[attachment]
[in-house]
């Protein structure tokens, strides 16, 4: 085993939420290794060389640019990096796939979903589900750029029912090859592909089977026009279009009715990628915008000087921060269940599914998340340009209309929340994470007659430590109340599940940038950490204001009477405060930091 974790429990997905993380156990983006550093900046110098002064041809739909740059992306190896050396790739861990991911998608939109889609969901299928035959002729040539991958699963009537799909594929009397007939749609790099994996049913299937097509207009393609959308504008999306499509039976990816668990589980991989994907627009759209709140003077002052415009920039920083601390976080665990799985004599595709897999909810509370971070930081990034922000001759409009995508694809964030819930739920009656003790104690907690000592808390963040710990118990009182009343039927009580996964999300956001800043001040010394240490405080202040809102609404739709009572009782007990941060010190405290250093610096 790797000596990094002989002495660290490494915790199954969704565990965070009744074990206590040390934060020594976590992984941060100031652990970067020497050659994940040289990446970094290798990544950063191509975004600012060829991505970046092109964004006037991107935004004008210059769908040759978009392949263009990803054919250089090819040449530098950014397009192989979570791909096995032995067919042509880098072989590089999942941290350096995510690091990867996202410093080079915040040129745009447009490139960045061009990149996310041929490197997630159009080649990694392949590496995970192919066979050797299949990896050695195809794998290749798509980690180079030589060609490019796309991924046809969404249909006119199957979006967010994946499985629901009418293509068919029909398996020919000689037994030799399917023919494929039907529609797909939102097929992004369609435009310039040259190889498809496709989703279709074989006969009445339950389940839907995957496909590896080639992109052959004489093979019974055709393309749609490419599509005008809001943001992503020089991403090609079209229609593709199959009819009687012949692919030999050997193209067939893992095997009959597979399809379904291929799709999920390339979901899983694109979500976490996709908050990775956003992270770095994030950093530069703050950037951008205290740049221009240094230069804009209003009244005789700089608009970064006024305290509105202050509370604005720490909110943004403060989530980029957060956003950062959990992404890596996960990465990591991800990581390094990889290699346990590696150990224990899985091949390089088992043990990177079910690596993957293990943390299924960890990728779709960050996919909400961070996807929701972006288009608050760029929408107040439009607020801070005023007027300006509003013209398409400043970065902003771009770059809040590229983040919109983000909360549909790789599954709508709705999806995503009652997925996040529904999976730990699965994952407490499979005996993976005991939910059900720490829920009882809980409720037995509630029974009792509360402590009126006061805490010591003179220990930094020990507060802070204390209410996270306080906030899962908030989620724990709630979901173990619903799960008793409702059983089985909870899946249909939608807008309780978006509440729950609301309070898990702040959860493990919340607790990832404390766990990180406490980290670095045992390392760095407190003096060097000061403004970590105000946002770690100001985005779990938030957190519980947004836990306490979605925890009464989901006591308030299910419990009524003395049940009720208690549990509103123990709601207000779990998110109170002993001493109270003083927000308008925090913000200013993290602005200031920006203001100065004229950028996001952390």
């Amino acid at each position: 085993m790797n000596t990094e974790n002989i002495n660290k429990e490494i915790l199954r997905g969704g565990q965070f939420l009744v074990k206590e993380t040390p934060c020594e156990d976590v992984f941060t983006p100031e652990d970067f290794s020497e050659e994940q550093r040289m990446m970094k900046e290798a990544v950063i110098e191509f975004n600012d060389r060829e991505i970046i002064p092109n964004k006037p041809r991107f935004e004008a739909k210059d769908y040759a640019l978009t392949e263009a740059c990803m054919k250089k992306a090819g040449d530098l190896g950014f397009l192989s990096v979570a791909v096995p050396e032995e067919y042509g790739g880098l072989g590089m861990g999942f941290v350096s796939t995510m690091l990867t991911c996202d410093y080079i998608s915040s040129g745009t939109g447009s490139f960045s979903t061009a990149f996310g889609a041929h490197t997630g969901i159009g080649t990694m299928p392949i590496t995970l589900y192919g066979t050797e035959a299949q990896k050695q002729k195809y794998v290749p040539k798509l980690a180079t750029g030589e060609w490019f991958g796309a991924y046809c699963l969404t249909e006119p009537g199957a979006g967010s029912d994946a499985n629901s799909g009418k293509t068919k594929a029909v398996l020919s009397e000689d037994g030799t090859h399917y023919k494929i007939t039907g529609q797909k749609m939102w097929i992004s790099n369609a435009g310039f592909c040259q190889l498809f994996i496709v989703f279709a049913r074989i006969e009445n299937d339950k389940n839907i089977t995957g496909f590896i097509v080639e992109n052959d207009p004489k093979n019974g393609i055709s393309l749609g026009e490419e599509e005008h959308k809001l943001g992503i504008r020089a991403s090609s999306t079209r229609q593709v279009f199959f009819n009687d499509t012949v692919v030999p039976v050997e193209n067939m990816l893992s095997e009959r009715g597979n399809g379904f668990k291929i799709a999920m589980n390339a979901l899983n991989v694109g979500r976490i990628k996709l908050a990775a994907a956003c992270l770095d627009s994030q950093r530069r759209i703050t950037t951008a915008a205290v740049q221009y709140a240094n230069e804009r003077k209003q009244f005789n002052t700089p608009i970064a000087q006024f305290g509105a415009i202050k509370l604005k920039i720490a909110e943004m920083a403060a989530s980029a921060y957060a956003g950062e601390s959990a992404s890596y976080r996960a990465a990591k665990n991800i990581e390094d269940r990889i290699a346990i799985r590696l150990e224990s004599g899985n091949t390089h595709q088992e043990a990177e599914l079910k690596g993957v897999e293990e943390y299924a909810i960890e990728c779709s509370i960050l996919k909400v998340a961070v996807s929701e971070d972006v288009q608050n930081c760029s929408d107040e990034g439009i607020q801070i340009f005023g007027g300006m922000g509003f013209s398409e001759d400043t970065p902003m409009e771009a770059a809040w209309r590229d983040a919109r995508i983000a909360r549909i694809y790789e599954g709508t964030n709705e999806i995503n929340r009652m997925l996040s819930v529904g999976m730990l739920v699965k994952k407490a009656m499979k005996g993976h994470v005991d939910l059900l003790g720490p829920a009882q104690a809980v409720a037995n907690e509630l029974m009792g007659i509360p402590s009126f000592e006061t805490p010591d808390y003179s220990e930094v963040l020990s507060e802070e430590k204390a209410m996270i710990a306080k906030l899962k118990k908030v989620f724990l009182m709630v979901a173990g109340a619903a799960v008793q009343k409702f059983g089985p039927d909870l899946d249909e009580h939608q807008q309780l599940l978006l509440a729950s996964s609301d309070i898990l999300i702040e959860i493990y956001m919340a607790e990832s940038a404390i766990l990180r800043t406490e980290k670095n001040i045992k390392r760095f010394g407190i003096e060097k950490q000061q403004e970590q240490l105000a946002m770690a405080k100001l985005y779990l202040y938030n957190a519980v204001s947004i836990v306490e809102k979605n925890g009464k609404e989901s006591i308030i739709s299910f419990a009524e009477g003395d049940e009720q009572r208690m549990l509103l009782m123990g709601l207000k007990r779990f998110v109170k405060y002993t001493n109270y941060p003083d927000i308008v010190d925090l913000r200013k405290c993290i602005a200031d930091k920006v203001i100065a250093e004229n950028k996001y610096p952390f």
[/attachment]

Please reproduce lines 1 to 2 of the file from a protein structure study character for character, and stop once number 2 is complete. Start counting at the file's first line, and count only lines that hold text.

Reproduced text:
[in-house]
């Protein structure tokens, strides 16, 4: 085993939420290794060389640019990096796939979903589900750029029912090859592909089977026009279009009715990628915008000087921060269940599914998340340009209309929340994470007659430590109340599940940038950490204001009477405060930091 974790429990997905993380156990983006550093900046110098002064041809739909740059992306190896050396790739861990991911998608939109889609969901299928035959002729040539991958699963009537799909594929009397007939749609790099994996049913299937097509207009393609959308504008999306499509039976990816668990589980991989994907627009759209709140003077002052415009920039920083601390976080665990799985004599595709897999909810509370971070930081990034922000001759409009995508694809964030819930739920009656003790104690907690000592808390963040710990118990009182009343039927009580996964999300956001800043001040010394240490405080202040809102609404739709009572009782007990941060010190405290250093610096 790797000596990094002989002495660290490494915790199954969704565990965070009744074990206590040390934060020594976590992984941060100031652990970067020497050659994940040289990446970094290798990544950063191509975004600012060829991505970046092109964004006037991107935004004008210059769908040759978009392949263009990803054919250089090819040449530098950014397009192989979570791909096995032995067919042509880098072989590089999942941290350096995510690091990867996202410093080079915040040129745009447009490139960045061009990149996310041929490197997630159009080649990694392949590496995970192919066979050797299949990896050695195809794998290749798509980690180079030589060609490019796309991924046809969404249909006119199957979006967010994946499985629901009418293509068919029909398996020919000689037994030799399917023919494929039907529609797909939102097929992004369609435009310039040259190889498809496709989703279709074989006969009445339950389940839907995957496909590896080639992109052959004489093979019974055709393309749609490419599509005008809001943001992503020089991403090609079209229609593709199959009819009687012949692919030999050997193209067939893992095997009959597979399809379904291929799709999920390339979901899983694109979500976490996709908050990775956003992270770095994030950093530069703050950037951008205290740049221009240094230069804009209003009244005789700089608009970064006024305290509105202050509370604005720490909110943004403060989530980029957060956003950062959990992404890596996960990465990591991800990581390094990889290699346990590696150990224990899985091949390089088992043990990177079910690596993957293990943390299924960890990728779709960050996919909400961070996807929701972006288009608050760029929408107040439009607020801070005023007027300006509003013209398409400043970065902003771009770059809040590229983040919109983000909360549909790789599954709508709705999806995503009652997925996040529904999976730990699965994952407490499979005996993976005991939910059900720490829920009882809980409720037995509630029974009792509360402590009126006061805490010591003179220990930094020990507060802070204390209410996270306080906030899962908030989620724990709630979901173990619903799960008793409702059983089985909870899946249909939608807008309780978006509440729950609301309070898990702040959860493990919340607790990832404390766990990180406490980290670095045992390392760095407190003096060097000061403004970590105000946002770690100001985005779990938030957190519980947004836990306490979605925890009464989901006591308030299910419990009524003395049940009720208690549990509103123990709601207000779990998110109170002993001493109270003083927000308008925090913000200013993290602005200031920006203001100065004229950028996001952390």